You may already know that are three main “states”
of matter: gases, liquids, and solids (there are
really four, but that is besides the point). Your
question is asking which solids undergo the
solid-to-gas transition, sublimation.
Whether or not a solid will sublime depends on a
number of factors. Sometimes, a solid will favor
going to the liquid state before the gaseous state
and other times a chemical reaction will occur
before the temperature can be raised high enough
to get the original molecules in the gas state.
There is a subject called thermodynamics that
allows us to find the temperatures at which solids
will turn into liquids and gases and the
temperatures at which chemical reaction can occur.
If a chemical reaction does not occur and the
liquid state is not favored over the gas state as
you raise the temperature, the solid will sublime.
Consider a couple of solids: ice, which is made
out of water molecules, dry ice, made from carbon
dioxide molecules, and wood, made from cellulose
First, imagine we take a piece of ice and set
it outside on a sunny day. We notice that the ice
begins to melt and eventually all we have left is
a pool of water. If we wait even longer we see
that the pool of water has disappeared.
Essentially, ice prefers to change into the
liquid state first before evaporating into the
gaseous state. (*Note this is not completely true!
Even ice and snow sublime to a certain extent
before changing in the liquid state!)
Now imagine we take a piece of dry ice and lay it
outside on a sunny day. If you’re not sure what
dry ice is, you might want to youtube dry ice. In
this case we see that the dry ice begins to
vaporize directly from the solid state!
Finally, we lay the wood outside on a sunny day.
Nothing happens of course and, being the
scientists we are, we decide that we must heat the
wood even more to try to make it into a gas.
However, as soon we heat the wood, for instance
with a match or a lighter, we see that the wood
catches fire. This is an example of a chemical
reaction, where cellulose molecules in the wood
and actually being converted into among other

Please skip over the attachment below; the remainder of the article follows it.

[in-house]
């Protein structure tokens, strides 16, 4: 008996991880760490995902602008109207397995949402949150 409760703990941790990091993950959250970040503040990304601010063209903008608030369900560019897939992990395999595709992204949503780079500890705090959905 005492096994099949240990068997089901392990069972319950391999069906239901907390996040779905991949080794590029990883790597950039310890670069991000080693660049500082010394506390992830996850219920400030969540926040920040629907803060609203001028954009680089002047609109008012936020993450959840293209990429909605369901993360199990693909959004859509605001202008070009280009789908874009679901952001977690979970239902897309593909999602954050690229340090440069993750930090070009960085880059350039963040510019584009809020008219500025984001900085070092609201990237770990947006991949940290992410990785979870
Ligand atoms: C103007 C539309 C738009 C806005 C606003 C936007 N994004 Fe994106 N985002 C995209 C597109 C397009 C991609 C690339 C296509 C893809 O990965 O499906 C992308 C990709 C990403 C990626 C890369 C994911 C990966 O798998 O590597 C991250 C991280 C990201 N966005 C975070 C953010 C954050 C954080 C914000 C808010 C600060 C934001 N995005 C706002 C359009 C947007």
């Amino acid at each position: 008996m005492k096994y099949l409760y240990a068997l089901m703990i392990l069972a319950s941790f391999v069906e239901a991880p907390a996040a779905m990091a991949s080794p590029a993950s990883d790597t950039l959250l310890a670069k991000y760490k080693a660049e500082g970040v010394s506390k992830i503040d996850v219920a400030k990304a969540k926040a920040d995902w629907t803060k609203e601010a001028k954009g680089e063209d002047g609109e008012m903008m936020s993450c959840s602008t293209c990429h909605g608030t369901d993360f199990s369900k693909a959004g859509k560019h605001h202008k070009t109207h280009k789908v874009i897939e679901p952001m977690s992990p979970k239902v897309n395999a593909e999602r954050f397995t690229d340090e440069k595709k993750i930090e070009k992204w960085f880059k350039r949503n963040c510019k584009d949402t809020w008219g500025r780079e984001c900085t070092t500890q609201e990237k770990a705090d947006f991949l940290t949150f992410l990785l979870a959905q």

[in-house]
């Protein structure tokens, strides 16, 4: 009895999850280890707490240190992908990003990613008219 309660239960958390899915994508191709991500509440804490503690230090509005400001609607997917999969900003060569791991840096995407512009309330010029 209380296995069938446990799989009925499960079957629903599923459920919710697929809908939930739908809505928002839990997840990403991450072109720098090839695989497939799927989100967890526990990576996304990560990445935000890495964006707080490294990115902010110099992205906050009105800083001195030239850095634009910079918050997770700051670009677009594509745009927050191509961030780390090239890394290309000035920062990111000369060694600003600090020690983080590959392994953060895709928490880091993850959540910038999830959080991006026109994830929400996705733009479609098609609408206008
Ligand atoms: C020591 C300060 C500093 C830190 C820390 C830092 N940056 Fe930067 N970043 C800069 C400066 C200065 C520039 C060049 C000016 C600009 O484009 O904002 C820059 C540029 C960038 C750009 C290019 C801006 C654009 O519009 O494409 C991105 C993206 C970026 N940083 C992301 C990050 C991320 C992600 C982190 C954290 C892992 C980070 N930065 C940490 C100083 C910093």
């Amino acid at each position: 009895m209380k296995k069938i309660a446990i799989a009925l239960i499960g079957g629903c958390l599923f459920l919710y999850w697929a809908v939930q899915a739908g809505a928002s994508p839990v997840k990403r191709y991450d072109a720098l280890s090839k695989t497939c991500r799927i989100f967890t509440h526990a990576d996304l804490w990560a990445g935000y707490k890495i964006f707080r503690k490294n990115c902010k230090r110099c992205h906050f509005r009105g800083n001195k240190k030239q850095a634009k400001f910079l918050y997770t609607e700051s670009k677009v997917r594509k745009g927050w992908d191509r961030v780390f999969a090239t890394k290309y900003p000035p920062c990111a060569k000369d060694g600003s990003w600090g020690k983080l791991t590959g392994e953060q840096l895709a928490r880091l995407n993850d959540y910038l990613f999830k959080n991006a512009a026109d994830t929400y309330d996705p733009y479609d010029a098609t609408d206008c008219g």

things, carbon dioxide, the stuff of dry ice and
what we breathe out.
Examples of solids that sublime are dry ice
(solid carbon dioxide), iodine, arsenic, and
naphthalene (the stuff mothballs are made of).
This is a great question that is more difficult to
answer than you would suspect. If you are
interested in learning more, please free to ask.
Any solid may be sublimed if its temperature and
pressure are below its triple point. For example,
if you were to freeze water into ice and cool it
further and then reduce the pressure, you could
get ice to sublime. Some other examples include:
Dry ice (solid CO2) which sublimes at atmospheric
pressure and -78 C, and C60 (buckyballs) which
sublimes at atmospheric pressure at around 800 K.
Some common solids go through sublimation at
standard pressure (1 atmosphere). Carbon dioxide
sublimates at -78.5 °C (-109.3 °F), and we use
this “dry ice” for cooling purposes. Iodine is
another substance that has been observed to
sublimate at room temperature and pressure.
Naphthalene, a chemical with numerous
applications, sublimates at approximately 80 °C
(176 °F). A substance which normally doesn’t
sublimate (i.e. water) at standard pressure can be
made to sublimate at lower pressures. The phase
relationships of a chemical are expressed on a
phase diagram with pressure and temperature as the
A number of solids are capable of sublimating at
normal temperatures and pressures, including snow,
iodine, arsenic, and solid carbon dioxide (dry
ice). Sometimes other materials can be made to
sublimate by creating low pressure conditions.
If you take a materials science class in the
future (probably in college), then you will learn
to read "phase diagrams," which are basically
graphs that show what temperatures and pressures
are required to have solid, liquid or gas phases
for a material. You can see from these diagrams
whether or not there is an available transition
directly from solid to gas for any material. This
tells you whether or not a material is capable of
Almost all solids can go through sublimation,
under certain conditions. This just means the
solids go straight to gasses without becoming
liquids first. Typically solids undergo
sublimation at low pressures (under vacuum). At
standard, atmospheric pressure, a few solids which
will sublime are iodine (at slightly higher than
room temperature), carbon dioxide (dry ice) at
-78.5 degrees Celsius, as well as naphthalene
(used in mothballs) and arsenic.